Maywood has agreed to a four-month moratorium on police checkpoints, criticized by some for mainly ensnaring illegal immigrants who can't get driver's licenses.
Mayor Pro-Tem Samuel Pena and Mayor George Martinez announced the moratorium at a meeting attended by hundreds Wednesday night at St. Rose of Lima Church.
The meeting was the result of efforts by two community groups that for months have worked to organize residents in opposition to the policy.
"I honestly believe that the community basically said, 'Look, city of Maywood, your checkpoints not only get unlicensed drivers, but they also get unlicensed drivers who can't get driver licenses,' " Pena said.
"Our job ... is to make sure safety comes first."
The Police Department is short-handed anyhow, Pena said.
The checkpoints were established at 6 p.m., twice monthly, at four of Maywood's busiest intersections.
Some residents said that the checkpoints mostly caught undocumented workers, who cannot legally get California driver's licenses, as they drove home from work.
Residents also have criticized the checkpoints as a money-raising device for the city and a tow-truck operator with which it has a contract.
That company, Maywood Club Tow, earlier had agreed to release vehicles impounded at checkpoints to their owners without charge until Sept. 10.
Some residents said the four-month moratorium might be sufficient if a measure now in the state Senate -- SB 60 -- which would allow illegal immigrants to obtain driver's licenses, becomes law.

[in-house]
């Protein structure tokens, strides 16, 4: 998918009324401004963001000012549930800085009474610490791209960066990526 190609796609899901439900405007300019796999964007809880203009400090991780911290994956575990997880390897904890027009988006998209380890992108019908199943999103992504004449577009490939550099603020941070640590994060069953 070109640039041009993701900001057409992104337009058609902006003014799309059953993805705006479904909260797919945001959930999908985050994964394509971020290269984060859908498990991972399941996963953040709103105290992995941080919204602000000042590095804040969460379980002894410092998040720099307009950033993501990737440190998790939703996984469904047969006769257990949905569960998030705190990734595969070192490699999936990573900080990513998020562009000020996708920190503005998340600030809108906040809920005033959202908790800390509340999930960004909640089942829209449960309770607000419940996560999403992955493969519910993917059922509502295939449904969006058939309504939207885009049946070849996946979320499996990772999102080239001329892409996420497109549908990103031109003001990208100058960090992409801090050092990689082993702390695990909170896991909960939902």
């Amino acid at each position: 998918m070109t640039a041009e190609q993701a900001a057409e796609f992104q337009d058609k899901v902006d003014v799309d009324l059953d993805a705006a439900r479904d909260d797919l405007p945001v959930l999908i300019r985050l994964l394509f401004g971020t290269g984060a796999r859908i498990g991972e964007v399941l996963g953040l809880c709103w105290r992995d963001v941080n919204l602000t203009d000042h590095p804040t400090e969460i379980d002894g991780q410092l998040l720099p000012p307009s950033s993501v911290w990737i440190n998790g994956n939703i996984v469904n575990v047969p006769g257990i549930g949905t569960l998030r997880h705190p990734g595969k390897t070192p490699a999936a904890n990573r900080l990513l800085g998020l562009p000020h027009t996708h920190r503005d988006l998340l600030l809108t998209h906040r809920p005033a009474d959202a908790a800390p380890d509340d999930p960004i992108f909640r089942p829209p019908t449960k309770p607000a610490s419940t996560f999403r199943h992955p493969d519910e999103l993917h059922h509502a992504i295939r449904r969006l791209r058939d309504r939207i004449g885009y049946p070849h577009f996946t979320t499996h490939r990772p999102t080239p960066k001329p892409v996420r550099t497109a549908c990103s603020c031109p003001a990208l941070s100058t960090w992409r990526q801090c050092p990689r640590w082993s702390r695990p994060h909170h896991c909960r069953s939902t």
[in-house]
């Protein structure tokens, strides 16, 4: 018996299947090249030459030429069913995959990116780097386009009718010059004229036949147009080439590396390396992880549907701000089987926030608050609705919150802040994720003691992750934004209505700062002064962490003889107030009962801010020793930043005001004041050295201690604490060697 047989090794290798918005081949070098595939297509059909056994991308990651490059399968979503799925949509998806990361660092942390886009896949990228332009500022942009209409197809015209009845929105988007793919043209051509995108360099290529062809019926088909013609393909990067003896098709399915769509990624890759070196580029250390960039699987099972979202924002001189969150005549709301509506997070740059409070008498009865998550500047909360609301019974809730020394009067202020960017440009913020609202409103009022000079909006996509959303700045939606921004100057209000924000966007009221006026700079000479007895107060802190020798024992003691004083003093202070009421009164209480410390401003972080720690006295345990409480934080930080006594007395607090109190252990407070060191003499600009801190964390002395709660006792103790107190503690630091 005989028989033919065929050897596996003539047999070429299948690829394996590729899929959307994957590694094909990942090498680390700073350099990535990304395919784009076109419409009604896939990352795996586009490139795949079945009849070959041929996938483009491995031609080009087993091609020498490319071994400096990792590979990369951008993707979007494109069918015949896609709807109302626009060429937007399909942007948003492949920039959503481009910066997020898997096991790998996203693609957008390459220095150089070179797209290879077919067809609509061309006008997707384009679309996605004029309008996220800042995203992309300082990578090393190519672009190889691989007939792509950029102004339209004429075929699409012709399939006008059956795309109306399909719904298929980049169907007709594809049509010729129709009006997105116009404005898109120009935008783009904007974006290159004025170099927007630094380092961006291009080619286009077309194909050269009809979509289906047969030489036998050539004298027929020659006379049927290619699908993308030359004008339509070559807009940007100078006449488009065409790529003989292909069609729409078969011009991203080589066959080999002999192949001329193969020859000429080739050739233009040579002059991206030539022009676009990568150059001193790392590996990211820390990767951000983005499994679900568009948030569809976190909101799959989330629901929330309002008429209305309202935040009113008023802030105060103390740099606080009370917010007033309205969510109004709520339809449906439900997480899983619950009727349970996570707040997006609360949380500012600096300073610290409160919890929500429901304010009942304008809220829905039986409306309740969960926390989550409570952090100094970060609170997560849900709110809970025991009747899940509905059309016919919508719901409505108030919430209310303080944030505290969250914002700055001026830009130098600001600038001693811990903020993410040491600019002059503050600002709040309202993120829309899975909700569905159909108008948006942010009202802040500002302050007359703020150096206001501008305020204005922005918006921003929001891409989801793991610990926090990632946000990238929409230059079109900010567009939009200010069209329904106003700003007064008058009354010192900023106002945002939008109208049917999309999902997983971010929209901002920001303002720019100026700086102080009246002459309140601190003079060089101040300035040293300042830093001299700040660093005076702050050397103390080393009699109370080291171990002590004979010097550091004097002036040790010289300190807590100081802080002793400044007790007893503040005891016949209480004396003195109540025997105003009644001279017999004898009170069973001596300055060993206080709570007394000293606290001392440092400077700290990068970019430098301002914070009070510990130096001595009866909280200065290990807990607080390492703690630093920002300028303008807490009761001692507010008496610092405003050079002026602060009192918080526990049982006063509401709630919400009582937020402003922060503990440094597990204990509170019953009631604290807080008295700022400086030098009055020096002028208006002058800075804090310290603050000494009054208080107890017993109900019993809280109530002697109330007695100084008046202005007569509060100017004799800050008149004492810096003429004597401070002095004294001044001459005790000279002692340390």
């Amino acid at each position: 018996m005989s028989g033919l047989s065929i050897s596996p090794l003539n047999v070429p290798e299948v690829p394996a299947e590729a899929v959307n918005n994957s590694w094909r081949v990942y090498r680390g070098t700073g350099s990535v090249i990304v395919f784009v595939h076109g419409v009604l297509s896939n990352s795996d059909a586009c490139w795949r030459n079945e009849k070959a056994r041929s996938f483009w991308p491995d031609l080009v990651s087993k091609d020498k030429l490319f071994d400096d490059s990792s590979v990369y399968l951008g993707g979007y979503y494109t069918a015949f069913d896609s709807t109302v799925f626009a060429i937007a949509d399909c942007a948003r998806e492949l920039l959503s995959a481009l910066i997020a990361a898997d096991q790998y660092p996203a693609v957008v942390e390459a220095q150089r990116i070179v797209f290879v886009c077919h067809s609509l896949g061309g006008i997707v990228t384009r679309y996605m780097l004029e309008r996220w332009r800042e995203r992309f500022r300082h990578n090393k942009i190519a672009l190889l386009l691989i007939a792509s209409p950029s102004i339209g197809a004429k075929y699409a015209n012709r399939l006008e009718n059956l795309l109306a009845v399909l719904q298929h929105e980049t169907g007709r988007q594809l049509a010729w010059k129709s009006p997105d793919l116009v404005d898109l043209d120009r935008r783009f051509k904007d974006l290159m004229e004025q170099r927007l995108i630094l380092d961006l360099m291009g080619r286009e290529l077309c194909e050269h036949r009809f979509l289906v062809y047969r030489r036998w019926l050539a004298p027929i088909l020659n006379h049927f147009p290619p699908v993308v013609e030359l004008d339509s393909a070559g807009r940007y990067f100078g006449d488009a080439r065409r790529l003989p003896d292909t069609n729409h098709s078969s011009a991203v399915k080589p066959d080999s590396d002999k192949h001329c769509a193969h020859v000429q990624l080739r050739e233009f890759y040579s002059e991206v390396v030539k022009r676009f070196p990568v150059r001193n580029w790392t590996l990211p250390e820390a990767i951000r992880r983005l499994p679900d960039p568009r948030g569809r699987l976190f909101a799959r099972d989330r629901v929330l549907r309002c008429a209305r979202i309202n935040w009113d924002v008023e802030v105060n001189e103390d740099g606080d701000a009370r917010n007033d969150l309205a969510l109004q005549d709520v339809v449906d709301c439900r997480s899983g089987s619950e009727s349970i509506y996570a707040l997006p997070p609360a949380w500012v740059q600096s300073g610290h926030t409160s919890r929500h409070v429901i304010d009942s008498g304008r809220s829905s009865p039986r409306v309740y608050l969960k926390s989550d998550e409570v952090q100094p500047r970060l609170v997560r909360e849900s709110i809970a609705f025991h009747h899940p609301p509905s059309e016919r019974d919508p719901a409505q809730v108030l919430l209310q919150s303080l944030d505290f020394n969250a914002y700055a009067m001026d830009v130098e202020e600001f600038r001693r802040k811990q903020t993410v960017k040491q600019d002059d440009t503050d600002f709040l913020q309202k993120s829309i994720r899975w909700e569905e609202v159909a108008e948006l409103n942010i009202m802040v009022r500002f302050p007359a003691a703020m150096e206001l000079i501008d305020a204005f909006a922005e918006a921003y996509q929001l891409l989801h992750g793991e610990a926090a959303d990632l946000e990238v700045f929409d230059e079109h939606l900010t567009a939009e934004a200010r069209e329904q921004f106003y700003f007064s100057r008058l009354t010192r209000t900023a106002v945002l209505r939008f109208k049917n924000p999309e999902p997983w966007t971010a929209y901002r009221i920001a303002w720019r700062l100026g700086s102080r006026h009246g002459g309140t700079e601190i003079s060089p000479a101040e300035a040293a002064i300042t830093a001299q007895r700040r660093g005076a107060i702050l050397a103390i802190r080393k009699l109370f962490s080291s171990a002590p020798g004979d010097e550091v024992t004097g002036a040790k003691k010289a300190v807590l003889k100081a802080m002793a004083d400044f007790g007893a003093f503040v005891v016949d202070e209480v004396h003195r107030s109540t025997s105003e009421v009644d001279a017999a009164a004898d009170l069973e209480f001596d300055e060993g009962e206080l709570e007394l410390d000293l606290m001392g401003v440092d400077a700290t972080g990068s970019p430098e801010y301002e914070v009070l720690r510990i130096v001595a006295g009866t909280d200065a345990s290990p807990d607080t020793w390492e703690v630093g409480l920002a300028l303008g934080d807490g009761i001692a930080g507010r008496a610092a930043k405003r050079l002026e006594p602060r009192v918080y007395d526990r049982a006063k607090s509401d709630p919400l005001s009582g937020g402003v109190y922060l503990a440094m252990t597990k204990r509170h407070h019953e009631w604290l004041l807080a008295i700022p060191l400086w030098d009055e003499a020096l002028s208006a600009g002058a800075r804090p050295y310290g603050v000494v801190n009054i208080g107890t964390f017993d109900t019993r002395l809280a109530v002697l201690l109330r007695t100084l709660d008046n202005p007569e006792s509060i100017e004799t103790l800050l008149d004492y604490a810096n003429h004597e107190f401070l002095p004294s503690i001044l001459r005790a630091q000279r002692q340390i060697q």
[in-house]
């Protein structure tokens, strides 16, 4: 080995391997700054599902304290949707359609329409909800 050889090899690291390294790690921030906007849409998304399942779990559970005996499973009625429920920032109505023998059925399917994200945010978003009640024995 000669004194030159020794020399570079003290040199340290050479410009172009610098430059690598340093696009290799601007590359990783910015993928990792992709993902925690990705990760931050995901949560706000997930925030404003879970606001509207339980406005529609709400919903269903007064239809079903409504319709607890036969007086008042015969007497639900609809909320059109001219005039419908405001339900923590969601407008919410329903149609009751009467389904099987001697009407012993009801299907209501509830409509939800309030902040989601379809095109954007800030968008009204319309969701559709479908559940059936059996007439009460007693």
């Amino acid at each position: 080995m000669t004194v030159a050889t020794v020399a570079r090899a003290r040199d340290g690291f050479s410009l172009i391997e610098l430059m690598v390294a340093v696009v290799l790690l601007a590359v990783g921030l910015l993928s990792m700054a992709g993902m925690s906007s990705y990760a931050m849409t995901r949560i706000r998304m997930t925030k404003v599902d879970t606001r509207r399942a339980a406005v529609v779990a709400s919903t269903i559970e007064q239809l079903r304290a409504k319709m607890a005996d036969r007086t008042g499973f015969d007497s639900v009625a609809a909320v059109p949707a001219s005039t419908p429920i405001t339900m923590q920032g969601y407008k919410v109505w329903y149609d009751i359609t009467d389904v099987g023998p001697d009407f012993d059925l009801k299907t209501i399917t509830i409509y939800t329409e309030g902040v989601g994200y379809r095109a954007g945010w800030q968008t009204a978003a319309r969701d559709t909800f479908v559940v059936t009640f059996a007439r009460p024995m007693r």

Marcos Hernandez, 29, a schoolteacher and member of L.A. Metro Organizing Strategy, a community organization, lauded the moratorium.
"It's a historical night, because there was a shift," Hernandez said.
"We have been working with these guys for three months to be able to show them that we have the power to organize," Hernandez said.
His group and another organization, Comite Pro Uno, also had asked city officials to declare a moratorium on the impounding of vehicles driven by unlicensed drivers stopped anywhere in the city.
On such points, Pena said more dialogue is needed to make sure the city does not compromise safety.
"I honestly think there are other things to talk about," Pena said. "The devil is in the details."